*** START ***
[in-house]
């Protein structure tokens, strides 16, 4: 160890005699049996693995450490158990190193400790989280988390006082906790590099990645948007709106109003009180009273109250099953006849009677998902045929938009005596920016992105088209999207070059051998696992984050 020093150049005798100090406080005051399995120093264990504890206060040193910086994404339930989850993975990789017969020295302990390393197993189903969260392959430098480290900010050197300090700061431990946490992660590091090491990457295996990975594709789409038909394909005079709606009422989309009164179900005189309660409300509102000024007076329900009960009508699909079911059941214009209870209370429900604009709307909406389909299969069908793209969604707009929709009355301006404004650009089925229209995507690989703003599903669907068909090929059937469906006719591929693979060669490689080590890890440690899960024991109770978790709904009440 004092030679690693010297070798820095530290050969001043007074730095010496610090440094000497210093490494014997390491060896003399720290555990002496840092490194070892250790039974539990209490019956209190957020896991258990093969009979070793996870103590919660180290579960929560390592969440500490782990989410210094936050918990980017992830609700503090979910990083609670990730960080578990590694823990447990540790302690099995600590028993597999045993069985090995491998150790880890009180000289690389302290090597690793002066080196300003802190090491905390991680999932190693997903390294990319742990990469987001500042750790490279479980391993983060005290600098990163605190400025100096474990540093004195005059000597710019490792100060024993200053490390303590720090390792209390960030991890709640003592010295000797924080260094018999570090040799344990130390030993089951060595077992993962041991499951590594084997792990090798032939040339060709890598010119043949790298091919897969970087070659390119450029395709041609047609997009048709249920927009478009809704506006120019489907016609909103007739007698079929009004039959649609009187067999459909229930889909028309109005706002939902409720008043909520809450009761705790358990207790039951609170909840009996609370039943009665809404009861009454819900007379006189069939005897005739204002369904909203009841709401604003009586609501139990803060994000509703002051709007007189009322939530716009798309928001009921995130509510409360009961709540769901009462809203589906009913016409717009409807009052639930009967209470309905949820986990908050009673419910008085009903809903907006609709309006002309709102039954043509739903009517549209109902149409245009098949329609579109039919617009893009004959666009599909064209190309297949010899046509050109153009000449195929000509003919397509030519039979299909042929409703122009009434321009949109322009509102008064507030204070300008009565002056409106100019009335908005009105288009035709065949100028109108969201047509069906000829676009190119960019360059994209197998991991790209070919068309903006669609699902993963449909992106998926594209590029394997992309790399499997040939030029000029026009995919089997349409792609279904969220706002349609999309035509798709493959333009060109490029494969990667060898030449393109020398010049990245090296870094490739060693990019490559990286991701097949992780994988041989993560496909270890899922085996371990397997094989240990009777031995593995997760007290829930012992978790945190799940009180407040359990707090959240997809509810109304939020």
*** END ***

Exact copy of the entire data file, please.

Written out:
[in-house]
């Protein structure tokens, strides 16, 4: 160890005699049996693995450490158990190193400790989280988390006082906790590099990645948007709106109003009180009273109250099953006849009677998902045929938009005596920016992105088209999207070059051998696992984050 020093150049005798100090406080005051399995120093264990504890206060040193910086994404339930989850993975990789017969020295302990390393197993189903969260392959430098480290900010050197300090700061431990946490992660590091090491990457295996990975594709789409038909394909005079709606009422989309009164179900005189309660409300509102000024007076329900009960009508699909079911059941214009209870209370429900604009709307909406389909299969069908793209969604707009929709009355301006404004650009089925229209995507690989703003599903669907068909090929059937469906006719591929693979060669490689080590890890440690899960024991109770978790709904009440 004092030679690693010297070798820095530290050969001043007074730095010496610090440094000497210093490494014997390491060896003399720290555990002496840092490194070892250790039974539990209490019956209190957020896991258990093969009979070793996870103590919660180290579960929560390592969440500490782990989410210094936050918990980017992830609700503090979910990083609670990730960080578990590694823990447990540790302690099995600590028993597999045993069985090995491998150790880890009180000289690389302290090597690793002066080196300003802190090491905390991680999932190693997903390294990319742990990469987001500042750790490279479980391993983060005290600098990163605190400025100096474990540093004195005059000597710019490792100060024993200053490390303590720090390792209390960030991890709640003592010295000797924080260094018999570090040799344990130390030993089951060595077992993962041991499951590594084997792990090798032939040339060709890598010119043949790298091919897969970087070659390119450029395709041609047609997009048709249920927009478009809704506006120019489907016609909103007739007698079929009004039959649609009187067999459909229930889909028309109005706002939902409720008043909520809450009761705790358990207790039951609170909840009996609370039943009665809404009861009454819900007379006189069939005897005739204002369904909203009841709401604003009586609501139990803060994000509703002051709007007189009322939530716009798309928001009921995130509510409360009961709540769901009462809203589906009913016409717009409807009052639930009967209470309905949820986990908050009673419910008085009903809903907006609709309006002309709102039954043509739903009517549209109902149409245009098949329609579109039919617009893009004959666009599909064209190309297949010899046509050109153009000449195929000509003919397509030519039979299909042929409703122009009434321009949109322009509102008064507030204070300008009565002056409106100019009335908005009105288009035709065949100028109108969201047509069906000829676009190119960019360059994209197998991991790209070919068309903006669609699902993963449909992106998926594209590029394997992309790399499997040939030029000029026009995919089997349409792609279904969220706002349609999309035509798709493959333009060109490029494969990667060898030449393109020398010049990245090296870094490739060693990019490559990286991701097949992780994988041989993560496909270890899922085996371990397997094989240990009777031995593995997760007290829930012992978790945190799940009180407040359990707090959240997809509810109304939020």